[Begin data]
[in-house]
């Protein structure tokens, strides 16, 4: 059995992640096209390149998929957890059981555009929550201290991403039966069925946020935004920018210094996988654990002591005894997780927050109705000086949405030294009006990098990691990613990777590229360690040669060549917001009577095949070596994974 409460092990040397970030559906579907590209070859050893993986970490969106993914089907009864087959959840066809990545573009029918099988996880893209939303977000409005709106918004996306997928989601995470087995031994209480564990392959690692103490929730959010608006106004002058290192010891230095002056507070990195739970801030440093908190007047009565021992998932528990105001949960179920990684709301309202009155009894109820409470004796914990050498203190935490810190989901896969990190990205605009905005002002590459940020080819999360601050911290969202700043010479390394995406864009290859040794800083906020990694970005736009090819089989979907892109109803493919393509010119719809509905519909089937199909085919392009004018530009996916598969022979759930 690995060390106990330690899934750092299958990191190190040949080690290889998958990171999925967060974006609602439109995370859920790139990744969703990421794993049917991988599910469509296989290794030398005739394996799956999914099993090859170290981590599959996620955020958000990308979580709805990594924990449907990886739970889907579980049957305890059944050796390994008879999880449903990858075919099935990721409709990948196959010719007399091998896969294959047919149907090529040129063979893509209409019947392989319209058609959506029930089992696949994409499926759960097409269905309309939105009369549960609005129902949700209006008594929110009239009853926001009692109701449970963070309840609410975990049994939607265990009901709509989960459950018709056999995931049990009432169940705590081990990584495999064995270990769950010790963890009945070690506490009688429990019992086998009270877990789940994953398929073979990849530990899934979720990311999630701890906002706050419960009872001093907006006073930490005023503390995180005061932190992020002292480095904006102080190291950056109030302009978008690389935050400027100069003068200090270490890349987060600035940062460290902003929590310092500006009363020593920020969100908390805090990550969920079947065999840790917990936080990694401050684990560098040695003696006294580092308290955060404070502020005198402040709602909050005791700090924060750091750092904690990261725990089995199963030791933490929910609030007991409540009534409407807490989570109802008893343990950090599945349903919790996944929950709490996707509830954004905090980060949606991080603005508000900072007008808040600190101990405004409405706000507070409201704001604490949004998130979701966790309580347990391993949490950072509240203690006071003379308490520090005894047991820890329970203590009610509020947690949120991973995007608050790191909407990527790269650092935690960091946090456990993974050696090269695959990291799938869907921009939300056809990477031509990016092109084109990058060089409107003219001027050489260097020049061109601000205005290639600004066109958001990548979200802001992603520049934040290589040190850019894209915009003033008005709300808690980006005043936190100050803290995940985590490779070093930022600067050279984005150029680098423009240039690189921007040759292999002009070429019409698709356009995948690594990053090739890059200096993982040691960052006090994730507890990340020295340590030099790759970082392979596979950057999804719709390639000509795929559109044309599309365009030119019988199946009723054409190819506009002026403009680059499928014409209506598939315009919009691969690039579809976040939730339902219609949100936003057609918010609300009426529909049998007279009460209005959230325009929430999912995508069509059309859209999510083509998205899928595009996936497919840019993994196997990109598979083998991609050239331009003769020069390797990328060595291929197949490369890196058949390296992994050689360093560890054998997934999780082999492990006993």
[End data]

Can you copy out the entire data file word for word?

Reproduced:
[in-house]
């Protein structure tokens, strides 16, 4: 059995992640096209390149998929957890059981555009929550201290991403039966069925946020935004920018210094996988654990002591005894997780927050109705000086949405030294009006990098990691990613990777590229360690040669060549917001009577095949070596994974 409460092990040397970030559906579907590209070859050893993986970490969106993914089907009864087959959840066809990545573009029918099988996880893209939303977000409005709106918004996306997928989601995470087995031994209480564990392959690692103490929730959010608006106004002058290192010891230095002056507070990195739970801030440093908190007047009565021992998932528990105001949960179920990684709301309202009155009894109820409470004796914990050498203190935490810190989901896969990190990205605009905005002002590459940020080819999360601050911290969202700043010479390394995406864009290859040794800083906020990694970005736009090819089989979907892109109803493919393509010119719809509905519909089937199909085919392009004018530009996916598969022979759930 690995060390106990330690899934750092299958990191190190040949080690290889998958990171999925967060974006609602439109995370859920790139990744969703990421794993049917991988599910469509296989290794030398005739394996799956999914099993090859170290981590599959996620955020958000990308979580709805990594924990449907990886739970889907579980049957305890059944050796390994008879999880449903990858075919099935990721409709990948196959010719007399091998896969294959047919149907090529040129063979893509209409019947392989319209058609959506029930089992696949994409499926759960097409269905309309939105009369549960609005129902949700209006008594929110009239009853926001009692109701449970963070309840609410975990049994939607265990009901709509989960459950018709056999995931049990009432169940705590081990990584495999064995270990769950010790963890009945070690506490009688429990019992086998009270877990789940994953398929073979990849530990899934979720990311999630701890906002706050419960009872001093907006006073930490005023503390995180005061932190992020002292480095904006102080190291950056109030302009978008690389935050400027100069003068200090270490890349987060600035940062460290902003929590310092500006009363020593920020969100908390805090990550969920079947065999840790917990936080990694401050684990560098040695003696006294580092308290955060404070502020005198402040709602909050005791700090924060750091750092904690990261725990089995199963030791933490929910609030007991409540009534409407807490989570109802008893343990950090599945349903919790996944929950709490996707509830954004905090980060949606991080603005508000900072007008808040600190101990405004409405706000507070409201704001604490949004998130979701966790309580347990391993949490950072509240203690006071003379308490520090005894047991820890329970203590009610509020947690949120991973995007608050790191909407990527790269650092935690960091946090456990993974050696090269695959990291799938869907921009939300056809990477031509990016092109084109990058060089409107003219001027050489260097020049061109601000205005290639600004066109958001990548979200802001992603520049934040290589040190850019894209915009003033008005709300808690980006005043936190100050803290995940985590490779070093930022600067050279984005150029680098423009240039690189921007040759292999002009070429019409698709356009995948690594990053090739890059200096993982040691960052006090994730507890990340020295340590030099790759970082392979596979950057999804719709390639000509795929559109044309599309365009030119019988199946009723054409190819506009002026403009680059499928014409209506598939315009919009691969690039579809976040939730339902219609949100936003057609918010609300009426529909049998007279009460209005959230325009929430999912995508069509059309859209999510083509998205899928595009996936497919840019993994196997990109598979083998991609050239331009003769020069390797990328060595291929197949490369890196058949390296992994050689360093560890054998997934999780082999492990006993």